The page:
FIFA Must Show The Red Card To Sexual Abuse
I grew up in Haiti with the dream of playing soccer for my country in the Women’s World Cup. But what should have been a dream come true turned into a nightmare: I realized that I and other children as young as 12 were at constant risk of sexual harassment and abuse.Former player, in an online petition to FIFA to protect children
The Goal Is A Safe Place To Work For Women And Teen Players
The Women’s World Cup in Australia and New Zealand is on track to become the most attended stand-alone women’s sporting event in history as 32 top women’s teams compete for the coveted title of World Champion. What fans of the sport don’t see is the sexual harassment, unfair pay, and unsafe working environment many women players are forced to endure to achieve their moment of glory on the pitch.
Sexual violence in sport often happens because of poor governance and an imbalance of power that enables abusers and punishes survivors. Human Rights Watch has documented depression, suicides, physical disabilities, and lifelong trauma resulting from sexual and other abuse. In too many soccer federations, to report sexual abuse is to end your career.
In December 2021, FIFA recognized this and committed to a “global network” to combat abuse. It took 18 months, until this June, for FIFA to release a report outlining the need to set up an “Independent Global Safe Sport Entity.” After a three-year consultation period, FIFA has finally acknowledged what top athletes have long known: that it cannot investigate itself or its leaders.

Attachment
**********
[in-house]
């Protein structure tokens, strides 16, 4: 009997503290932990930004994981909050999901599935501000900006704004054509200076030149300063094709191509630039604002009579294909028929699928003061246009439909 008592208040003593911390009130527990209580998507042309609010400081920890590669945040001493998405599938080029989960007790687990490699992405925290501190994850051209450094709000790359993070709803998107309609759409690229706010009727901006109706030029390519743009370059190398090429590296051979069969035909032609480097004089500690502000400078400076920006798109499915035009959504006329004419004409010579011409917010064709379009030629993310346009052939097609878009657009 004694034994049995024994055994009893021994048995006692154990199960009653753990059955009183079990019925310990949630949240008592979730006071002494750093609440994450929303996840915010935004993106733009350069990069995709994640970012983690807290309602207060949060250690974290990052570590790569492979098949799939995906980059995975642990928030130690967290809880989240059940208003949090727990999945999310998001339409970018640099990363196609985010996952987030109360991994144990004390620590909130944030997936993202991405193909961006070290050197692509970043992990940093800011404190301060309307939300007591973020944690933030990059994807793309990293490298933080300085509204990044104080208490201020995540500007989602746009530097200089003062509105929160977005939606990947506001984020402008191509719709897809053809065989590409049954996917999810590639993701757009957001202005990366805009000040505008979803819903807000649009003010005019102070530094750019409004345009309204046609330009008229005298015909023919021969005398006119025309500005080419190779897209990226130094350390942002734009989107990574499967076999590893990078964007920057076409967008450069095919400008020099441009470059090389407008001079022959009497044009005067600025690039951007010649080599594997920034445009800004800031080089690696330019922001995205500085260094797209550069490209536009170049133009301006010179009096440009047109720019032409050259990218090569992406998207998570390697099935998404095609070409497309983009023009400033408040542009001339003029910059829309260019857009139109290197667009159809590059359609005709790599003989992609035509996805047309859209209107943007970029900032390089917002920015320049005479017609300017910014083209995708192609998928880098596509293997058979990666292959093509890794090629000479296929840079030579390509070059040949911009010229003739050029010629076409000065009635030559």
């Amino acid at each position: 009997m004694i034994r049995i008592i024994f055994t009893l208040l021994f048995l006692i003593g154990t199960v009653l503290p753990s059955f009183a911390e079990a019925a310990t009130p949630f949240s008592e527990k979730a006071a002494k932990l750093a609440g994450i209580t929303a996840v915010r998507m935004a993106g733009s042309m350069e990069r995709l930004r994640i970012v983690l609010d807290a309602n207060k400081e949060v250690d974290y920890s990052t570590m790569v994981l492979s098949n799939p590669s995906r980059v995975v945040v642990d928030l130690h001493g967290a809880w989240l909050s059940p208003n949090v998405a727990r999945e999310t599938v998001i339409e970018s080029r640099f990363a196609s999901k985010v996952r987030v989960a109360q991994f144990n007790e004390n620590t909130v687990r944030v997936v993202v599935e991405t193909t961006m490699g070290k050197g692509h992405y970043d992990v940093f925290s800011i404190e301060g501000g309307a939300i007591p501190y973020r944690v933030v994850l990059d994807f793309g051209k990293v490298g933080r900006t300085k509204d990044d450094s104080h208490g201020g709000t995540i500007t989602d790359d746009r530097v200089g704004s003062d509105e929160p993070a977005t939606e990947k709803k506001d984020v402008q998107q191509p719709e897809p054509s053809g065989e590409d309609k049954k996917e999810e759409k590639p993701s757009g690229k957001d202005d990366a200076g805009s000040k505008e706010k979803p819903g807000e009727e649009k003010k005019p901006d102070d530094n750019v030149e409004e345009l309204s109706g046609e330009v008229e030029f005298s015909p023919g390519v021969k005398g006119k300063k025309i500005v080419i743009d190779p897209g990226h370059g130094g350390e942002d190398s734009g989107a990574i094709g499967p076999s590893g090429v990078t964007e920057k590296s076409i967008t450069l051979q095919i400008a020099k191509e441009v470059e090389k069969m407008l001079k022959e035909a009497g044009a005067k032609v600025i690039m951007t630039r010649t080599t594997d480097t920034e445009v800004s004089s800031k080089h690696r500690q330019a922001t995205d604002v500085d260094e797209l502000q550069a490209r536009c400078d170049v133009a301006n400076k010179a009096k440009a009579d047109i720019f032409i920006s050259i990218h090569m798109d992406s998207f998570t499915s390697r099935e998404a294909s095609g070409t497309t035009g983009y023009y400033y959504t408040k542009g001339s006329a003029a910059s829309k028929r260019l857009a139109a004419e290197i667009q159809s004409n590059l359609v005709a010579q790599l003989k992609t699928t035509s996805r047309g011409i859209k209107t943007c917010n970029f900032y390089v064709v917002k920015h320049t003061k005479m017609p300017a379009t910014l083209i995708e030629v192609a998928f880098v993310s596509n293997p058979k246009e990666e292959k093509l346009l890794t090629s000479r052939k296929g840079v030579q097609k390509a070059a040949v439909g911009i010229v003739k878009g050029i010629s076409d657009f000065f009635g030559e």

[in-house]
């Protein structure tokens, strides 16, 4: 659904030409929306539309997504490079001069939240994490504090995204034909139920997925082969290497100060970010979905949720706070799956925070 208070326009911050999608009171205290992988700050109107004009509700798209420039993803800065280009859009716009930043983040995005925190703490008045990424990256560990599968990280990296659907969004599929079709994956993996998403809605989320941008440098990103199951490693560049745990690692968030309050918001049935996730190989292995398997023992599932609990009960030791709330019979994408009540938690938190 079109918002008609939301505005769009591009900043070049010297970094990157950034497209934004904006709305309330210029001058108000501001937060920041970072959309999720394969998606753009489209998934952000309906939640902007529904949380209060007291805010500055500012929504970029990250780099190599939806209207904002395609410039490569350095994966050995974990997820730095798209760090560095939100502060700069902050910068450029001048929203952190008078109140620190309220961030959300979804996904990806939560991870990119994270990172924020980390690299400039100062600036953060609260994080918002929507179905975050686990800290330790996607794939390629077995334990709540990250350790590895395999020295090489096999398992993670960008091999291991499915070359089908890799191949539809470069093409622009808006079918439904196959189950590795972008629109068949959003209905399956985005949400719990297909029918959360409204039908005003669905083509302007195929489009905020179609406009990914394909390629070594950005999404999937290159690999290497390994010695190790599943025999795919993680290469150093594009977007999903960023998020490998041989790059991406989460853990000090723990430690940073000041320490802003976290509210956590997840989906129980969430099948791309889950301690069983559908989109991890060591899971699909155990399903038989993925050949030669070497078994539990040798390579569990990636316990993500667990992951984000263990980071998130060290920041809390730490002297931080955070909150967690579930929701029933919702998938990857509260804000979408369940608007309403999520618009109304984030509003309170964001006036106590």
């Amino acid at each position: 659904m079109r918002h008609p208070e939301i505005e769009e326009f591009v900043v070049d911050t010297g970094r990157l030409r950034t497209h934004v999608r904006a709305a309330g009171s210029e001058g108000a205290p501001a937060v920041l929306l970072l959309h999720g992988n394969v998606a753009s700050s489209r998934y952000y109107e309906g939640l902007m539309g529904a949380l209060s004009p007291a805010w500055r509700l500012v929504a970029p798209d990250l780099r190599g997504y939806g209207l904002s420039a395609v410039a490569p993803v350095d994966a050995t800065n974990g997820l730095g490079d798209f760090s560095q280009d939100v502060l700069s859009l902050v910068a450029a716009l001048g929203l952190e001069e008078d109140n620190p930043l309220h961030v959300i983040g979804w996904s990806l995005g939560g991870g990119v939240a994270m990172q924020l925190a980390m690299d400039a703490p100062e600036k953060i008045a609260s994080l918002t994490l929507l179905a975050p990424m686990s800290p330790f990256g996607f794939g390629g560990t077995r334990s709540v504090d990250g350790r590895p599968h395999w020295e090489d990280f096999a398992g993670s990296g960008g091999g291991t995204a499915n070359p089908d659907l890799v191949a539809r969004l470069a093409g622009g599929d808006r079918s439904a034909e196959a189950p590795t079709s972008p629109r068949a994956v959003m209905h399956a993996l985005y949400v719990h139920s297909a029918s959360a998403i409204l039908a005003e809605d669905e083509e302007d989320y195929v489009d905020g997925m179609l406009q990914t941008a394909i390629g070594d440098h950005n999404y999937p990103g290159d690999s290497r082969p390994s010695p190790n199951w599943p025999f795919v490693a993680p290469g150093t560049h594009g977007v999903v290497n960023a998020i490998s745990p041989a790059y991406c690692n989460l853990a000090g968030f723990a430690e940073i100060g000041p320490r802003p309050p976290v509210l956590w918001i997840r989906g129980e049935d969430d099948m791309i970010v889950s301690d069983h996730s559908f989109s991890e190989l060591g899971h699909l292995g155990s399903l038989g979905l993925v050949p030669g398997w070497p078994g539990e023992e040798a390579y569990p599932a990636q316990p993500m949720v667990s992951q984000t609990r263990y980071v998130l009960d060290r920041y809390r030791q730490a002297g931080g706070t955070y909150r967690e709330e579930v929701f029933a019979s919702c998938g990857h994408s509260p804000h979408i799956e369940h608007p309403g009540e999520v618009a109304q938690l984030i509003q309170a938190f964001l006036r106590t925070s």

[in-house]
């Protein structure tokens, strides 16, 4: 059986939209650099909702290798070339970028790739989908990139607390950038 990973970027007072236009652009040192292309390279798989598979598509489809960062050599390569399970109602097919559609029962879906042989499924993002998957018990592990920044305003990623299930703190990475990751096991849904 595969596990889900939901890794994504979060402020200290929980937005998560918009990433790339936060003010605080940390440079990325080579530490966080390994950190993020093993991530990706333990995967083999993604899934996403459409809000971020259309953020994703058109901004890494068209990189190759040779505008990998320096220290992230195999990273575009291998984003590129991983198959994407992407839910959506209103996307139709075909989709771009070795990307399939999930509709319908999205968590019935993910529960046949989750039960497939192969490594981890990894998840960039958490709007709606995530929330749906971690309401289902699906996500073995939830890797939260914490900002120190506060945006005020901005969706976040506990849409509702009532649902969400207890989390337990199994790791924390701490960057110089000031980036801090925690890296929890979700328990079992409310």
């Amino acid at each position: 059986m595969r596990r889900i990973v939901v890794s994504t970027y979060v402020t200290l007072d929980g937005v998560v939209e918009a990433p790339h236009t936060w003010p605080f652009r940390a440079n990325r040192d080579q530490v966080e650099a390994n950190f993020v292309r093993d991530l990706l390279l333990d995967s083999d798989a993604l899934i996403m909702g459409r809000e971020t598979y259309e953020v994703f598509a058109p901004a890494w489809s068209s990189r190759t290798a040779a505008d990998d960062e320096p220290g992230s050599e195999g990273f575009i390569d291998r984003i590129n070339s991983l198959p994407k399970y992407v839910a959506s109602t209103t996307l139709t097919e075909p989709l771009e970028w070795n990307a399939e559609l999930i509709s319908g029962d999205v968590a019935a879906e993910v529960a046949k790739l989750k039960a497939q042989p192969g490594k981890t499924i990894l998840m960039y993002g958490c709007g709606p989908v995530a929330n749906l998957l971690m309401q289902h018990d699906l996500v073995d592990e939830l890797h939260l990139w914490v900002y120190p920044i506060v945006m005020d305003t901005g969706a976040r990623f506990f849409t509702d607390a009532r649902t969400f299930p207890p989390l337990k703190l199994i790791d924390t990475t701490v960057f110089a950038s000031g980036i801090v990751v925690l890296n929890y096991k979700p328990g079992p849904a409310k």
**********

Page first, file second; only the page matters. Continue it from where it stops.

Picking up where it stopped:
FIFA announced in April that it would move forward with a dedicated entity to tackle abuse cases in soccer. However, FIFA senior staff have since caused concern by making vague, public calls for global unity while neglecting to take any concrete steps to set up the body—including requesting funding that exists.
Human Rights Watch and the Sport & Rights Alliance have written to FIFA to ask for detailed information on the fate of plans for a Safe Sport Entity to address systemic sexual, emotional and physical abuse and provide remedy and support to victims and survivors in soccer. FIFA has not responded.
FIFA’s human rights policy states that the federation is committed to “upholding the inherent dignity and equal rights of everyone affected by its activities.” But as Human Rights Watch research in Japan, Afghanistan, and Haiti has shown, FIFA is failing to apply its own child safeguarding rules and background checks to end entrenched abuse in soccer federations and at national academies, where many of young female players must endure sexual abuse during their training.
The facts are shocking: since 2018, two male presidents of national soccer federations have been banned from the sport for sexually assaulting women and girls on the national teams. Players describe a “culture of fear and abuse” in Colombia’s national federation. More than a dozen former high-level players criticized Canada Soccer for failing to protect youth team members from abuse by coaches.